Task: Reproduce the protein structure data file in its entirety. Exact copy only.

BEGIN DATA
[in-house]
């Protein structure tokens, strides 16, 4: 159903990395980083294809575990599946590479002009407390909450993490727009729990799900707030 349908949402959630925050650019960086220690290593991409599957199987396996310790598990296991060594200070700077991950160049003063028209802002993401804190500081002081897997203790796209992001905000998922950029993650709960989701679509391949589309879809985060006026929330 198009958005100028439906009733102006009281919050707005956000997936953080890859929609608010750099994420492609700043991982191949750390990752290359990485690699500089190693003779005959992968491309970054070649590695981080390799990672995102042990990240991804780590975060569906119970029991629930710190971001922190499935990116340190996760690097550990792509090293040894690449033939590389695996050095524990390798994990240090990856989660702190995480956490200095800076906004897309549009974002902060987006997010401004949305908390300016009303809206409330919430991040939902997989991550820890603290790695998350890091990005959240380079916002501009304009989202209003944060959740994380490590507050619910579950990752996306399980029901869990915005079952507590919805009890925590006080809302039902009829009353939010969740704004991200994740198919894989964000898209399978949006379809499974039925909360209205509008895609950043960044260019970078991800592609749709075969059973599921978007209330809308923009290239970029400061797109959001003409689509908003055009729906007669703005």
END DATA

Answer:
[in-house]
């Protein structure tokens, strides 16, 4: 159903990395980083294809575990599946590479002009407390909450993490727009729990799900707030 349908949402959630925050650019960086220690290593991409599957199987396996310790598990296991060594200070700077991950160049003063028209802002993401804190500081002081897997203790796209992001905000998922950029993650709960989701679509391949589309879809985060006026929330 198009958005100028439906009733102006009281919050707005956000997936953080890859929609608010750099994420492609700043991982191949750390990752290359990485690699500089190693003779005959992968491309970054070649590695981080390799990672995102042990990240991804780590975060569906119970029991629930710190971001922190499935990116340190996760690097550990792509090293040894690449033939590389695996050095524990390798994990240090990856989660702190995480956490200095800076906004897309549009974002902060987006997010401004949305908390300016009303809206409330919430991040939902997989991550820890603290790695998350890091990005959240380079916002501009304009989202209003944060959740994380490590507050619910579950990752996306399980029901869990915005079952507590919805009890925590006080809302039902009829009353939010969740704004991200994740198919894989964000898209399978949006379809499974039925909360209205509008895609950043960044260019970078991800592609749709075969059973599921978007209330809308923009290239970029400061797109959001003409689509908003055009729906007669703005």